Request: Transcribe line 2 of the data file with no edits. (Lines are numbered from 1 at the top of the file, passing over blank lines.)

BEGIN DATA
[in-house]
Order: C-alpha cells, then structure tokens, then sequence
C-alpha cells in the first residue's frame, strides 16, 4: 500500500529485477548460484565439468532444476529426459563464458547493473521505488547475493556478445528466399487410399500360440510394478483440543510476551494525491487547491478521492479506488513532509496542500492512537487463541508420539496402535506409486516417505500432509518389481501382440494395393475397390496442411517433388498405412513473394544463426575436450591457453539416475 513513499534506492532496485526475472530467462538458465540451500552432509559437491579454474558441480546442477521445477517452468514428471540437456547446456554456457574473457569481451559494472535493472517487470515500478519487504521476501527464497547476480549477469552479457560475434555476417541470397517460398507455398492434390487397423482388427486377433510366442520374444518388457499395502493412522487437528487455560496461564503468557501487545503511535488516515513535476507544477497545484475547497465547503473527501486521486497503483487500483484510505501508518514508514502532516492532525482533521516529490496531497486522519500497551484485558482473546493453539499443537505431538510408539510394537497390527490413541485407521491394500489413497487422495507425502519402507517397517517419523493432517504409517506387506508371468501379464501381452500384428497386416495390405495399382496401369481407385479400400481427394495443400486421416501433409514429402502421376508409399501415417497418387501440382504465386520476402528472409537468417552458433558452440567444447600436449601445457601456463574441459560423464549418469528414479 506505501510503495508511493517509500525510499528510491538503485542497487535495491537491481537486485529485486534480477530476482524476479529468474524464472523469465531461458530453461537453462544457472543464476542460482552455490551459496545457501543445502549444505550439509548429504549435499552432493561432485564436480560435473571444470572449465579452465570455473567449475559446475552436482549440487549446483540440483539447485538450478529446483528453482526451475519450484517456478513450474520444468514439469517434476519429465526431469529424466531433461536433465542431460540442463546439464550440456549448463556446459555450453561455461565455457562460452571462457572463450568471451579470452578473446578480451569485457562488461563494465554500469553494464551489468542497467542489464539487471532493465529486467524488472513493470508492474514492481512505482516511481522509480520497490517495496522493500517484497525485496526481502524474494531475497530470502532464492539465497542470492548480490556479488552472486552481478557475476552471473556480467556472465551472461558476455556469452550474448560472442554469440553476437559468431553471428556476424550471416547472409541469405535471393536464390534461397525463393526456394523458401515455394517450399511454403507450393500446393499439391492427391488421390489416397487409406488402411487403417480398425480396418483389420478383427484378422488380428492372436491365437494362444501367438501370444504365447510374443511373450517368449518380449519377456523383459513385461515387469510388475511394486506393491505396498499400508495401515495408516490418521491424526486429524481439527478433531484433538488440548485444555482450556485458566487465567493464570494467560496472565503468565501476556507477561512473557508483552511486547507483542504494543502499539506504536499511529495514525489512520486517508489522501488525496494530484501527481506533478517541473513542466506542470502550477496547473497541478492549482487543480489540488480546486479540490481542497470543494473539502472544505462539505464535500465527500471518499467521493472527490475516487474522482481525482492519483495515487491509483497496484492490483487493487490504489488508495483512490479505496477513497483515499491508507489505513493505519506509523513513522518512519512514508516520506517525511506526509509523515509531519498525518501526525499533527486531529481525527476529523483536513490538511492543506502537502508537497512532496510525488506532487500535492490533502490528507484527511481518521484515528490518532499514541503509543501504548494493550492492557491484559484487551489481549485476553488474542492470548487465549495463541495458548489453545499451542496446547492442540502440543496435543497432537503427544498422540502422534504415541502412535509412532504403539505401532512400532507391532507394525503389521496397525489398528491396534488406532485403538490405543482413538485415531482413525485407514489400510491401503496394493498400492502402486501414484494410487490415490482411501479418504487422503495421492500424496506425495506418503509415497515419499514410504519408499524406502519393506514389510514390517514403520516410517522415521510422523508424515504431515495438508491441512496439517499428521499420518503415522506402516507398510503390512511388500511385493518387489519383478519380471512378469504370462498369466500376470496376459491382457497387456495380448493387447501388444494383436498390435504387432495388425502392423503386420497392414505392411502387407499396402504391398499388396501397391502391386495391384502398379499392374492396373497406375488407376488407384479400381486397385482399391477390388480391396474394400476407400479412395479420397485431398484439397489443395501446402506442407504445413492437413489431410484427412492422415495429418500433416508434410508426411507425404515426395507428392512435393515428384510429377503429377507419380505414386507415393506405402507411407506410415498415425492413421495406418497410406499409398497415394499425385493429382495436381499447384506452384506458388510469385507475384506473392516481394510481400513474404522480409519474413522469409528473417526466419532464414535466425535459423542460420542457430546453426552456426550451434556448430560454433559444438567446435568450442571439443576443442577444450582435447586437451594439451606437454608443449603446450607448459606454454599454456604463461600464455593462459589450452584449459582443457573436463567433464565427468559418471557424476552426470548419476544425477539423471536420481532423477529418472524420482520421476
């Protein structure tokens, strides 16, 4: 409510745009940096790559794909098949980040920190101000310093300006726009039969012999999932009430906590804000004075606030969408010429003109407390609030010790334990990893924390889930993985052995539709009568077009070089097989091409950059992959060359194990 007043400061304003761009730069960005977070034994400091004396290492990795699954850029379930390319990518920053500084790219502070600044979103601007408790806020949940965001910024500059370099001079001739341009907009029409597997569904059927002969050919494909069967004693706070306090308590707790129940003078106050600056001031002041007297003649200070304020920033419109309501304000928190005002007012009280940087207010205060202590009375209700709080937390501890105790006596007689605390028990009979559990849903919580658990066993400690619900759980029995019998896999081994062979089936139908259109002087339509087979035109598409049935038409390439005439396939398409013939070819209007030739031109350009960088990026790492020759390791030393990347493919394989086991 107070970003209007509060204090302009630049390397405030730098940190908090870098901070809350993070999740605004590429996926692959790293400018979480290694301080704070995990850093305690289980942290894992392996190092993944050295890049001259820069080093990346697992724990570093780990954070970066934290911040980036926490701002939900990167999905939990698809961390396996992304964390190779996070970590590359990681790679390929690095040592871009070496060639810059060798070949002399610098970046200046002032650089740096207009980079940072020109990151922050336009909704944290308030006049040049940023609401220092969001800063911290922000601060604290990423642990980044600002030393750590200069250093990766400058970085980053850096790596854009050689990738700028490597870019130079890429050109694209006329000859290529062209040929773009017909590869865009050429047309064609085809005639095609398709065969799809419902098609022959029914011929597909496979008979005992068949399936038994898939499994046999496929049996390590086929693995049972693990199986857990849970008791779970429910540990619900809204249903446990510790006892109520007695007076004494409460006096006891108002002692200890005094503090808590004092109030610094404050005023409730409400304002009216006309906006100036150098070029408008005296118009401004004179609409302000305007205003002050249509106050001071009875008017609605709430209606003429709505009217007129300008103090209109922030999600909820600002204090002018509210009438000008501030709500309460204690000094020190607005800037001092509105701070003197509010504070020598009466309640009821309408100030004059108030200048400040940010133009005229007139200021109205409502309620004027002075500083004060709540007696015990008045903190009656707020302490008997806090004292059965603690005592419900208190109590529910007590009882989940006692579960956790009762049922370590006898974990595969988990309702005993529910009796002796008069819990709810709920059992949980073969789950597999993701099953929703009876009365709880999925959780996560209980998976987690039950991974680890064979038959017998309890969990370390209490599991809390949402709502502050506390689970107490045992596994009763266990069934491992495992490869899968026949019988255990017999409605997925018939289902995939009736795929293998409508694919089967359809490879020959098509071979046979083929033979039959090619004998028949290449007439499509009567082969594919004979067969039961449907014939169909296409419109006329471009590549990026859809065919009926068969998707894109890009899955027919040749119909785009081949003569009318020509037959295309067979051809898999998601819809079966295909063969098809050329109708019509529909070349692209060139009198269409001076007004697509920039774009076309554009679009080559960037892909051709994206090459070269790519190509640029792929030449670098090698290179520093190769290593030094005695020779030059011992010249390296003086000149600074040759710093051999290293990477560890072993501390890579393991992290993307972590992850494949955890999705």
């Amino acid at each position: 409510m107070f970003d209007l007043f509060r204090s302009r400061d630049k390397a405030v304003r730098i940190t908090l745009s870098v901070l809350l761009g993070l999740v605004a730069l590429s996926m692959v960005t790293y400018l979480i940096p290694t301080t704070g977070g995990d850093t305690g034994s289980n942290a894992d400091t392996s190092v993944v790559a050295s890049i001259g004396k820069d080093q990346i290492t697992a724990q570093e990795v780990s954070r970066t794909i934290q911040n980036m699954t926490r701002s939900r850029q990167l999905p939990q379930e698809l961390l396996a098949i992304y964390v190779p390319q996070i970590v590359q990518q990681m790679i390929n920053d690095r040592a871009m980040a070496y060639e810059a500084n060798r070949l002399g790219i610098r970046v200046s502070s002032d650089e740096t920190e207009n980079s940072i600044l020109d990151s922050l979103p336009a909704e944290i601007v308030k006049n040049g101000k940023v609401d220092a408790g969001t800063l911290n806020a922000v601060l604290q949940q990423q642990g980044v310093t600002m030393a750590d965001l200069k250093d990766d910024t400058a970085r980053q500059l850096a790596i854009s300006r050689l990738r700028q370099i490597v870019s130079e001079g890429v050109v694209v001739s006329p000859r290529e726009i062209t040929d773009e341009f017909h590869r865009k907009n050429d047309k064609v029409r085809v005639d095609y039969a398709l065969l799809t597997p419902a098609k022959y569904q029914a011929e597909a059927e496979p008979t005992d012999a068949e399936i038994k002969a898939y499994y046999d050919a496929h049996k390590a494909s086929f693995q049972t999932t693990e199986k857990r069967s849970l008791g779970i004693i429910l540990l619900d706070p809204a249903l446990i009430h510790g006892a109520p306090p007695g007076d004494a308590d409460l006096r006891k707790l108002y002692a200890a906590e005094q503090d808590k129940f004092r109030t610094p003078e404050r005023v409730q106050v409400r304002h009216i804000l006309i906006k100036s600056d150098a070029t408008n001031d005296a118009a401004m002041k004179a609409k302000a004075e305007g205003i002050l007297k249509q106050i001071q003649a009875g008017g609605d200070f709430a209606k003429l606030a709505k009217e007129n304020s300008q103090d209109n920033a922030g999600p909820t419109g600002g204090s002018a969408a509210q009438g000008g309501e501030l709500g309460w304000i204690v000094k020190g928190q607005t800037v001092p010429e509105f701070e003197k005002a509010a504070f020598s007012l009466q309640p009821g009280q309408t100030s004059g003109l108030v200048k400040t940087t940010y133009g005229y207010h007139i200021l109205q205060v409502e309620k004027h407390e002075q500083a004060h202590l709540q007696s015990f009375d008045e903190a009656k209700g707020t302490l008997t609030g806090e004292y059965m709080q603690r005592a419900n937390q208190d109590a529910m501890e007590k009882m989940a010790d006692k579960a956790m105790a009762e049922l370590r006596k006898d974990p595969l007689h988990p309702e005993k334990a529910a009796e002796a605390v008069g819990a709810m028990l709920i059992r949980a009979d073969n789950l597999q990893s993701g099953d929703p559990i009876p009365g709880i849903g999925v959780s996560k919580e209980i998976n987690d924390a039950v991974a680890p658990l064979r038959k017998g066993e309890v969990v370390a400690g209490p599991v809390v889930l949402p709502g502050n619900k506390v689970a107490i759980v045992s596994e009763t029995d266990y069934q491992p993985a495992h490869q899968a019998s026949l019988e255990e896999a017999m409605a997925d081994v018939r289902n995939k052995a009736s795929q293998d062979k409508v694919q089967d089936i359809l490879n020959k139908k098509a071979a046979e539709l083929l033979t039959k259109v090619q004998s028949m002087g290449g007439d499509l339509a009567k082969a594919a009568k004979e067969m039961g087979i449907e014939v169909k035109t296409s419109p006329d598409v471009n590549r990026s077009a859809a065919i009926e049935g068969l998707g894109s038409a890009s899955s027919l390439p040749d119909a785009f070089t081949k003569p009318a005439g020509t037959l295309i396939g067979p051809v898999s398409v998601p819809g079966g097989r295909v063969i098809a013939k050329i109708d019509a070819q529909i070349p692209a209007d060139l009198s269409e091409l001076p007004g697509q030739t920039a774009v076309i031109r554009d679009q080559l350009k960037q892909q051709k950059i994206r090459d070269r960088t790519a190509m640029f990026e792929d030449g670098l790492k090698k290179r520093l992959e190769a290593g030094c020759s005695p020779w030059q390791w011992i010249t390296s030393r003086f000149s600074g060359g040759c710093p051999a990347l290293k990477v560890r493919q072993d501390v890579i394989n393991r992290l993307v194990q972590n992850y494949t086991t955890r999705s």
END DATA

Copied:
Order: C-alpha cells, then structure tokens, then sequence